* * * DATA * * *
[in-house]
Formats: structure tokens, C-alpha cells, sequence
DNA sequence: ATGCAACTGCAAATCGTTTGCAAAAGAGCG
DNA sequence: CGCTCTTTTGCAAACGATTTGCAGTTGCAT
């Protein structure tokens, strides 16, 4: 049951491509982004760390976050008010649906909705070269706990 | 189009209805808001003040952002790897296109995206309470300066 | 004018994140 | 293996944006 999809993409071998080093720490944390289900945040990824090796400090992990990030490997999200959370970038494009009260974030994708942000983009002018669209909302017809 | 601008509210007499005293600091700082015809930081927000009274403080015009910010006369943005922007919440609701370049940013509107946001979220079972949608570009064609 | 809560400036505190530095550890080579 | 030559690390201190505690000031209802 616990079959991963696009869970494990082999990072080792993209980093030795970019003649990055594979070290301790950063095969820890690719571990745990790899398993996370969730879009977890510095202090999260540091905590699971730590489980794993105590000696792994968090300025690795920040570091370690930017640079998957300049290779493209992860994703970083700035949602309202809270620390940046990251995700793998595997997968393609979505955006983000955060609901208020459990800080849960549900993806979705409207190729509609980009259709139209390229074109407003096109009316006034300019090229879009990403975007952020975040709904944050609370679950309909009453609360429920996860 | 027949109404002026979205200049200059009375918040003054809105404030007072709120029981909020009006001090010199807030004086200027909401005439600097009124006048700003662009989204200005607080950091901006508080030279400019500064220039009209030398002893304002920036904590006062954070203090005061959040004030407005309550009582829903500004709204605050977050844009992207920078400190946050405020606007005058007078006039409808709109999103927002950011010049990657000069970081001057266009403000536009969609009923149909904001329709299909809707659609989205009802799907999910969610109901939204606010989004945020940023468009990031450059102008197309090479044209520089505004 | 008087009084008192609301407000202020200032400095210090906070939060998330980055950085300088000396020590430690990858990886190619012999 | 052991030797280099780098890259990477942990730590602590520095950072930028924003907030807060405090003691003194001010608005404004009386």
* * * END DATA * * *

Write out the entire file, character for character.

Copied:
[in-house]
Formats: structure tokens, C-alpha cells, sequence
DNA sequence: ATGCAACTGCAAATCGTTTGCAAAAGAGCG
DNA sequence: CGCTCTTTTGCAAACGATTTGCAGTTGCAT
């Protein structure tokens, strides 16, 4: 049951491509982004760390976050008010649906909705070269706990 | 189009209805808001003040952002790897296109995206309470300066 | 004018994140 | 293996944006 999809993409071998080093720490944390289900945040990824090796400090992990990030490997999200959370970038494009009260974030994708942000983009002018669209909302017809 | 601008509210007499005293600091700082015809930081927000009274403080015009910010006369943005922007919440609701370049940013509107946001979220079972949608570009064609 | 809560400036505190530095550890080579 | 030559690390201190505690000031209802 616990079959991963696009869970494990082999990072080792993209980093030795970019003649990055594979070290301790950063095969820890690719571990745990790899398993996370969730879009977890510095202090999260540091905590699971730590489980794993105590000696792994968090300025690795920040570091370690930017640079998957300049290779493209992860994703970083700035949602309202809270620390940046990251995700793998595997997968393609979505955006983000955060609901208020459990800080849960549900993806979705409207190729509609980009259709139209390229074109407003096109009316006034300019090229879009990403975007952020975040709904944050609370679950309909009453609360429920996860 | 027949109404002026979205200049200059009375918040003054809105404030007072709120029981909020009006001090010199807030004086200027909401005439600097009124006048700003662009989204200005607080950091901006508080030279400019500064220039009209030398002893304002920036904590006062954070203090005061959040004030407005309550009582829903500004709204605050977050844009992207920078400190946050405020606007005058007078006039409808709109999103927002950011010049990657000069970081001057266009403000536009969609009923149909904001329709299909809707659609989205009802799907999910969610109901939204606010989004945020940023468009990031450059102008197309090479044209520089505004 | 008087009084008192609301407000202020200032400095210090906070939060998330980055950085300088000396020590430690990858990886190619012999 | 052991030797280099780098890259990477942990730590602590520095950072930028924003907030807060405090003691003194001010608005404004009386």